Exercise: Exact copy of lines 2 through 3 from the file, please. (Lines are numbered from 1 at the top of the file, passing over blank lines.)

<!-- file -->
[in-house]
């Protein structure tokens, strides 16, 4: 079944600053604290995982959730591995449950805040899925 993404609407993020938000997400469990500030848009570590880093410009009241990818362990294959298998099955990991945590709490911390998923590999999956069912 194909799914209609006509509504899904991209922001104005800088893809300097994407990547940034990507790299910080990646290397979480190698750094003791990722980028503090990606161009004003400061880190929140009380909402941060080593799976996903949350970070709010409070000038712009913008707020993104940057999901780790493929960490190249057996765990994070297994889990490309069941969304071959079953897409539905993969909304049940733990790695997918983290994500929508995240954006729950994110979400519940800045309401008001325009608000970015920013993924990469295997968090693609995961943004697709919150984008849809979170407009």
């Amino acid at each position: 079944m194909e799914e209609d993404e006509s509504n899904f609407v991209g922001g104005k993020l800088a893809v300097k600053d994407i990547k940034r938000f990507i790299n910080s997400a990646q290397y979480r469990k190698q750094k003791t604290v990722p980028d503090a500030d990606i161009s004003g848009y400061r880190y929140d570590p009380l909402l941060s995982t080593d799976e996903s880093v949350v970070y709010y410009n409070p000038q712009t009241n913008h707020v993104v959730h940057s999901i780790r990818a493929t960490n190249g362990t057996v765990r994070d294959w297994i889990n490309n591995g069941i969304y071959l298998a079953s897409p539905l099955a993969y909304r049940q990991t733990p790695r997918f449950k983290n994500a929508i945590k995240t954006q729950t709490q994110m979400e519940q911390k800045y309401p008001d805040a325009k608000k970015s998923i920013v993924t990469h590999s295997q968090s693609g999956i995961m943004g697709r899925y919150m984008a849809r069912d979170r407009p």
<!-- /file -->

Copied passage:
């Protein structure tokens, strides 16, 4: 079944600053604290995982959730591995449950805040899925 993404609407993020938000997400469990500030848009570590880093410009009241990818362990294959298998099955990991945590709490911390998923590999999956069912 194909799914209609006509509504899904991209922001104005800088893809300097994407990547940034990507790299910080990646290397979480190698750094003791990722980028503090990606161009004003400061880190929140009380909402941060080593799976996903949350970070709010409070000038712009913008707020993104940057999901780790493929960490190249057996765990994070297994889990490309069941969304071959079953897409539905993969909304049940733990790695997918983290994500929508995240954006729950994110979400519940800045309401008001325009608000970015920013993924990469295997968090693609995961943004697709919150984008849809979170407009």
């Amino acid at each position: 079944m194909e799914e209609d993404e006509s509504n899904f609407v991209g922001g104005k993020l800088a893809v300097k600053d994407i990547k940034r938000f990507i790299n910080s997400a990646q290397y979480r469990k190698q750094k003791t604290v990722p980028d503090a500030d990606i161009s004003g848009y400061r880190y929140d570590p009380l909402l941060s995982t080593d799976e996903s880093v949350v970070y709010y410009n409070p000038q712009t009241n913008h707020v993104v959730h940057s999901i780790r990818a493929t960490n190249g362990t057996v765990r994070d294959w297994i889990n490309n591995g069941i969304y071959l298998a079953s897409p539905l099955a993969y909304r049940q990991t733990p790695r997918f449950k983290n994500a929508i945590k995240t954006q729950t709490q994110m979400e519940q911390k800045y309401p008001d805040a325009k608000k970015s998923i920013v993924t990469h590999s295997q968090s693609g999956i995961m943004g697709r899925y919150m984008a849809r069912d979170r407009p």